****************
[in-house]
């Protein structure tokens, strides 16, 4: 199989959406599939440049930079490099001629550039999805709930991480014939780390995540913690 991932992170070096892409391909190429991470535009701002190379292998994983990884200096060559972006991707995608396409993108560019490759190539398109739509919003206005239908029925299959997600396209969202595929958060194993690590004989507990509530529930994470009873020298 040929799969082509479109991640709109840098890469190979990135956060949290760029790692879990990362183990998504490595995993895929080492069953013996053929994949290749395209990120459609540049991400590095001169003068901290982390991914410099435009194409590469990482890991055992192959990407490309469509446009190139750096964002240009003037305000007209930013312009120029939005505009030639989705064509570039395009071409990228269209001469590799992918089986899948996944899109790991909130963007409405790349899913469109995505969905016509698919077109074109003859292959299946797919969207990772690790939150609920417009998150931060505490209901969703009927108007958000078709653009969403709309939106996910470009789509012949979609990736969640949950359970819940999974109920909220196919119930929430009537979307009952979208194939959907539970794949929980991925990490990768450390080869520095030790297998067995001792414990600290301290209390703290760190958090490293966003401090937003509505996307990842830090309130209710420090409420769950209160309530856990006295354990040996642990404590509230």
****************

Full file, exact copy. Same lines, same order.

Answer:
[in-house]
């Protein structure tokens, strides 16, 4: 199989959406599939440049930079490099001629550039999805709930991480014939780390995540913690 991932992170070096892409391909190429991470535009701002190379292998994983990884200096060559972006991707995608396409993108560019490759190539398109739509919003206005239908029925299959997600396209969202595929958060194993690590004989507990509530529930994470009873020298 040929799969082509479109991640709109840098890469190979990135956060949290760029790692879990990362183990998504490595995993895929080492069953013996053929994949290749395209990120459609540049991400590095001169003068901290982390991914410099435009194409590469990482890991055992192959990407490309469509446009190139750096964002240009003037305000007209930013312009120029939005505009030639989705064509570039395009071409990228269209001469590799992918089986899948996944899109790991909130963007409405790349899913469109995505969905016509698919077109074109003859292959299946797919969207990772690790939150609920417009998150931060505490209901969703009927108007958000078709653009969403709309939106996910470009789509012949979609990736969640949950359970819940999974109920909220196919119930929430009537979307009952979208194939959907539970794949929980991925990490990768450390080869520095030790297998067995001792414990600290301290209390703290760190958090490293966003401090937003509505996307990842830090309130209710420090409420769950209160309530856990006295354990040996642990404590509230």